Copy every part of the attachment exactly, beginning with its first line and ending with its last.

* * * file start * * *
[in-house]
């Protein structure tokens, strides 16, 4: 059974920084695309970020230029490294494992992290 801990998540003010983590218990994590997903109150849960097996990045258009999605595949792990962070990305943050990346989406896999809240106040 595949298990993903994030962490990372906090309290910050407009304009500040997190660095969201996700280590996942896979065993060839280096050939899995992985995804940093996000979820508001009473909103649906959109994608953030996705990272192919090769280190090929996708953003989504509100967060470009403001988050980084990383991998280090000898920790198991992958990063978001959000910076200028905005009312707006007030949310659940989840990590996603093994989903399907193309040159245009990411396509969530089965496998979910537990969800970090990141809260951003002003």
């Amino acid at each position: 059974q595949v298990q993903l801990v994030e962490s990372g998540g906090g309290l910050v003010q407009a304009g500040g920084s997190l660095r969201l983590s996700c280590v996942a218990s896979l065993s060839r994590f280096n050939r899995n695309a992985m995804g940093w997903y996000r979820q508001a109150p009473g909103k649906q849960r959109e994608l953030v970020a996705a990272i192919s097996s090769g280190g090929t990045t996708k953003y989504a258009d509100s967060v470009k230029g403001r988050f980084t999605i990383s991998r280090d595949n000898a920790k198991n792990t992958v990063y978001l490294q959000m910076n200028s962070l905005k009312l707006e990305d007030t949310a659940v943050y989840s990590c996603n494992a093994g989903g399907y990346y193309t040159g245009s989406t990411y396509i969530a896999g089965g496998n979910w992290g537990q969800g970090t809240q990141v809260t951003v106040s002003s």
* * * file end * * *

[in-house]
């Protein structure tokens, strides 16, 4: 059974920084695309970020230029490294494992992290 801990998540003010983590218990994590997903109150849960097996990045258009999605595949792990962070990305943050990346989406896999809240106040 595949298990993903994030962490990372906090309290910050407009304009500040997190660095969201996700280590996942896979065993060839280096050939899995992985995804940093996000979820508001009473909103649906959109994608953030996705990272192919090769280190090929996708953003989504509100967060470009403001988050980084990383991998280090000898920790198991992958990063978001959000910076200028905005009312707006007030949310659940989840990590996603093994989903399907193309040159245009990411396509969530089965496998979910537990969800970090990141809260951003002003």
């Amino acid at each position: 059974q595949v298990q993903l801990v994030e962490s990372g998540g906090g309290l910050v003010q407009a304009g500040g920084s997190l660095r969201l983590s996700c280590v996942a218990s896979l065993s060839r994590f280096n050939r899995n695309a992985m995804g940093w997903y996000r979820q508001a109150p009473g909103k649906q849960r959109e994608l953030v970020a996705a990272i192919s097996s090769g280190g090929t990045t996708k953003y989504a258009d509100s967060v470009k230029g403001r988050f980084t999605i990383s991998r280090d595949n000898a920790k198991n792990t992958v990063y978001l490294q959000m910076n200028s962070l905005k009312l707006e990305d007030t949310a659940v943050y989840s990590c996603n494992a093994g989903g399907y990346y193309t040159g245009s989406t990411y396509i969530a896999g089965g496998n979910w992290g537990q969800g970090t809240q990141v809260t951003v106040s002003s």